In 2001, Eric R. Pitcher joined the firm as a venture partner. Previously, he had served as chairman at Synergy Oil & Gas, a portfolio company of NGP. Synergy’s initial capitalization of $20,000, along with a $20 million equity infusion from NGP in 1998, grew to be worth $112 million prior to its ultimate sale to Penn Virginia Corp. in July 2001.

    Philip B. Smith became a venture partner in 2002. He was chairman and CEO of Prize Energy Corp., an NGP portfolio company. Smith co-founded Prize with NGP in 1999 concurrent with a $245 million purchase of assets from Pioneer Natural Resources and guided the company until its $600 million merger with Magnum Hunter Resources in March of 2002. He also grew Tide West, also a former NGP portfolio company, from less than $10 million in assets to more than $200 million in assets at the time it was sold to HS Resources in 1997.

    This past March, Charles R. Stephenson joined NGP as a venture partner. In 1996, he served as COO of Spring Holding Co., a $10 million start-up portfolio company sponsored by NGP that was sold for $250 million in 1999. Capitalizing on Stephenson’s deal-finding skills, NGP sponsored a second company, Bravo Natural Resources, which began operations under Stephenson’s leadership in 1999 with $12 million of NGP equity. Ultimately, Bravo was sold for $119 million in December 2002, and Stephenson and NGP immediately re-formed Bravo Natural Resource Holdings (Bravo II) with a $20 million commitment from NGP. Bravo II was sold in August 2004 for $335 million. Recently, Stephenson formed Bravo III in partnership with NGP with total capitalization of $40 million.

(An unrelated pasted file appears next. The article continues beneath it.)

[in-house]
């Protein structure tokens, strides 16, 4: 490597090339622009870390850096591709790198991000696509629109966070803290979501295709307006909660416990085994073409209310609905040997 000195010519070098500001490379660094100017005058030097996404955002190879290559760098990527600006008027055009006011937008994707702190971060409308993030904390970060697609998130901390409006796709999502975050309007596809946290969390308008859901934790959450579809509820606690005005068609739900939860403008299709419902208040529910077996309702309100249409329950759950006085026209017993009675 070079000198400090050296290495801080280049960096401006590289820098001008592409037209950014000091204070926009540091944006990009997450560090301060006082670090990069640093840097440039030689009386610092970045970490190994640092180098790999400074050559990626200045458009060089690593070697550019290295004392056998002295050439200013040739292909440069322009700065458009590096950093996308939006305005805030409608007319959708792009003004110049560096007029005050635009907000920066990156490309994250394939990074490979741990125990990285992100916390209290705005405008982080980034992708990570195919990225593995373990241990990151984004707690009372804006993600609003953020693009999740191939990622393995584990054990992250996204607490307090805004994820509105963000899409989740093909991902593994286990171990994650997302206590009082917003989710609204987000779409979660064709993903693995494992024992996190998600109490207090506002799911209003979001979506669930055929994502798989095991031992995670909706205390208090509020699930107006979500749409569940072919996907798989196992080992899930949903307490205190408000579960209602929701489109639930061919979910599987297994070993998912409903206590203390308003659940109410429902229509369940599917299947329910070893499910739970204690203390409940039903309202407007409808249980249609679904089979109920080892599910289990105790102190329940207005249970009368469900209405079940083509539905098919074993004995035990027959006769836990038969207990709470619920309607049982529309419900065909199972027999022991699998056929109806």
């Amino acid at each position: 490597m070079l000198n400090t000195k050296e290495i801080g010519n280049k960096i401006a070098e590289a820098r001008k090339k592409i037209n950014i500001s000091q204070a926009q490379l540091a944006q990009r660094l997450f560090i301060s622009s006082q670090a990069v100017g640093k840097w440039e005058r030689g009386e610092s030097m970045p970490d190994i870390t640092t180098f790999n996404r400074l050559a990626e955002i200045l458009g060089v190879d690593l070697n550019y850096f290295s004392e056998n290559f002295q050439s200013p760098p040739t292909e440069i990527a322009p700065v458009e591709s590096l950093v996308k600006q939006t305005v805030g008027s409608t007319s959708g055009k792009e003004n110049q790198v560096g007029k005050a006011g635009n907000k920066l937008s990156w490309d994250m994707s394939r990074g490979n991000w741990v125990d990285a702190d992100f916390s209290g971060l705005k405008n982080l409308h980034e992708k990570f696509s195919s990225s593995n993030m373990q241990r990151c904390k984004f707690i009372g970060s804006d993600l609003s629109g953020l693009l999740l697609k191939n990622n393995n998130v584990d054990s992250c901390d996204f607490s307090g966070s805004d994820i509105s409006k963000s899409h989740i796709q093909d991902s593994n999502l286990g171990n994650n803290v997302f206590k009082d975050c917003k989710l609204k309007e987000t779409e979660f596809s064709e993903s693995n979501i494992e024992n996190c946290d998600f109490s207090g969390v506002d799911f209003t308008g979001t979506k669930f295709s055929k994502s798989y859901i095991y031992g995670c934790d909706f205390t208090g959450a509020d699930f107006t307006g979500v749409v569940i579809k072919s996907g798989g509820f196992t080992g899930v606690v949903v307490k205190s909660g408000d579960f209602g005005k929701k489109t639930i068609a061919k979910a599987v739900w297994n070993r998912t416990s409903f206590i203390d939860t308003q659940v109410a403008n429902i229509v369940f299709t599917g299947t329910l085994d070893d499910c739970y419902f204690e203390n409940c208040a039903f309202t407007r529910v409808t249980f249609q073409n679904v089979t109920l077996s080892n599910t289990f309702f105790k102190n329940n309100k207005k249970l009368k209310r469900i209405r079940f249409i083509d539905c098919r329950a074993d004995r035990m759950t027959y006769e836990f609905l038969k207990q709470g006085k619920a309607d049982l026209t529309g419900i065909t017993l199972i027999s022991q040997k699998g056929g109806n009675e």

Acquire and exploit

    NGP has been called a savvy industry partner by those E&P companies that have partnered with them. The firm’s acquire-and-exploit strategy has served it well over the years.

    As one former portfolio company executive put it, “NGP is a company that wants an exit. The idea is not to stay married, but to build a successful company and then sell it for a premium.”

    NGP also encourages its portfolio companies to behave opportunistically without size constraints. The firm’s extensive investment connections allow it to marshal significant amounts of capital when companies need it, permitting companies to respond when opportunities arise.

    Trends and strategy

    NGP’s Hersh, a trained economist and businessman, believes the next five years will be different from the past five in at least one aspect. “There will be a lot more volatility in the next five years,” he said.

    Commodity prices will go up and down. There will be higher highs and higher lows due mainly to increased risk factors. From weather, such as more frequent hurricane activity in the oil and gas-producing areas of the Gulf of Mexico, to increased political risk, the volatilities are magnified when supply and demand are in equilibrium, said Hersh.

    “Prices are higher because the risk factor in a barrel of oil is higher - not because it costs that much more to extract a barrel of oil than it used to,” he said.

    Commenting on current market conditions, Hersh noted: “If you couldn’t make money during the last five years, you should be voted off the island.”

    As for the cyclical nature of the business, Hersh had this to say: “When supply and demand are in equilibrium, volatility becomes the norm. The trick is to figure out how to make money despite the swings in prices.”

    Making money for their investors, their portfolio companies, and themselves seems to be one of the things NGP management does best. Now, with the firm’s new family of investment funds, NGP has the ability to match the right capital with the right opportunity, whether it be private equity, structured finance, or growth capital. $